Dr Graham Roberts
Primary prevention of asthma and atopy during childhood and adolescence by allergen avoidance in infancy: a randomised controlled study
Asthma and allergic diseases affect millions of people in the UK. Asthma is the most common chronic disease in children. Their quality of life is severely affected, some live in a constant fear of another attack. We can significantly improve the health of future generations, if we can prevent the development of these diseases. It is therefore important to devise effective preventive strategies. It is well known that both genetic and environmental factors contribute to the development of asthma and allergy. Thus, children with a family history of allergy are at higher risk. Exposure to allergens in early childhood may be one of the most important environmental factors.
In 1990 we embarked on a study to test the effectiveness of strict dietary avoidance of food allergens combined with reduced exposure to house dust-mite allergen. Infants, at higher risk due to family predisposition, were recruited before birth and assigned randomly to prophylactic (n = 58) or control (n = 62) groups. Prophylactic group infants were either breast-fed with mothers on a low allergen diet or given hypoallergenic milk formula and exposure to house dust-mite was reduced. All 120 children have been seen at ages 1, 2, 4 and 8 years. The prophylactic children were less sensitised to allergens and developed less asthma and eczema up to the age of 8 years and there was no loss of preventive effect up to this age.
Since this study commenced in 1990, no other intervention has succeeded in achieving such an impact on asthma and allergy. These children are now 18 years. We wish to see them again and make a comprehensive assessment of their asthma and allergy status to ascertain if the effect of reduced allergen exposure in infancy continues into adolescence and early adulthood.
Portsmouth and SE Hampshire approved on the 15th February 2008 (ref: 07/H0504/188)
Single centre randomised interventional prevention trial
Primary study design
Secondary study design
Randomised controlled trial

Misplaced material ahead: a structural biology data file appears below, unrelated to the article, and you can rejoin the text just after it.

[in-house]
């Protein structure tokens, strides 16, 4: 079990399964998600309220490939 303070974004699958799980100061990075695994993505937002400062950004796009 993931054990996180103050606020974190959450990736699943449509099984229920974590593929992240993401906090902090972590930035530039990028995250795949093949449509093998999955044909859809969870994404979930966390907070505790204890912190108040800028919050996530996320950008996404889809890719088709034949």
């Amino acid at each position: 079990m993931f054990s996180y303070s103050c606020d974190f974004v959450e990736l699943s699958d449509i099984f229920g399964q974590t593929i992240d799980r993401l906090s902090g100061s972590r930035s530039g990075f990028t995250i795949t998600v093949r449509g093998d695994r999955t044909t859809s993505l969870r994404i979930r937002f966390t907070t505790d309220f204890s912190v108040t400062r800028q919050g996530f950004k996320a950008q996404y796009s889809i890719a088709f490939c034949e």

Patient information sheet
Not available in web format, please use the contact details below to request a patient information sheet
Topic: Respiratory, Inflammatory and Immune System; Subtopic: Inflammatory and Immune System (all Subtopics), Respiratory (all Subtopics); Disease: Multiple complications, Immunology and inflammation, Respiratory
Initially, participants in 1990 were infants at higher risk due to family predisposition. These infants were recruited before birth and assigned randomly to prophylactic (n = 58) or control (n = 62) groups. Prophylactic group infants were either breast-fed with mothers on a low allergen diet or given hypoallergenic milk formula and exposure to house dust-mite was reduced. Follow-up was at ages 1, 2, 4 and 8 years.
In this follow-up study, a comprehensive assessment of the initial participants' (now aged 18 years) asthma and allergy status is performed to ascertain if the effect of reduced allergen exposure in infancy continues into adolescence and early adulthood.
Follow up length: 36 months
Study entry: registration with blood and saliva sample collection
Primary outcome measures
Asthma, measured using questionnaires and assessment of other charateristics such as lung function.
Secondary outcome measures
1. Atopy, measured using skin prick test
2. Eczema, measured using questionnaires and SCORAD
3. Food allergy
Overall trial start date
Overall trial end date
Participant inclusion criteria
1. Participation in the 1990 Isle of Wight Prevention Cohort Study
2. Aged 18 years or older, either sex
Target number of participants
Planned sample size: 120; UK sample size: 120
Participant exclusion criteria
Does not meet inclusion criteria
Recruitment start date
Recruitment end date
Countries of recruitment
Trial participating centre
Isle of Wight Healthcare NHS Trust (UK)
St. Marys Hospital
National Institute for Health Research (NIHR) (UK)
Funding Body Type
Funding Body Subtype
Results and Publications
Publication and dissemination plan
Not provided at time of registration
Intention to publish date
Participant level data
Not provided at time of registration
Results - basic reporting
1. 2012 results in http://www.ncbi.nlm.nih.gov/pubmed/22858926
Scott M, Roberts G, Kurukulaaratchy RJ, Matthews S, Nove A, Arshad SH, Multifaceted allergen avoidance during infancy reduces asthma during childhood with the effect persisting until age 18 years., Thorax, 2012, 67, 12, 1046-1051, doi: 10.1136/thoraxjnl-2012-202150.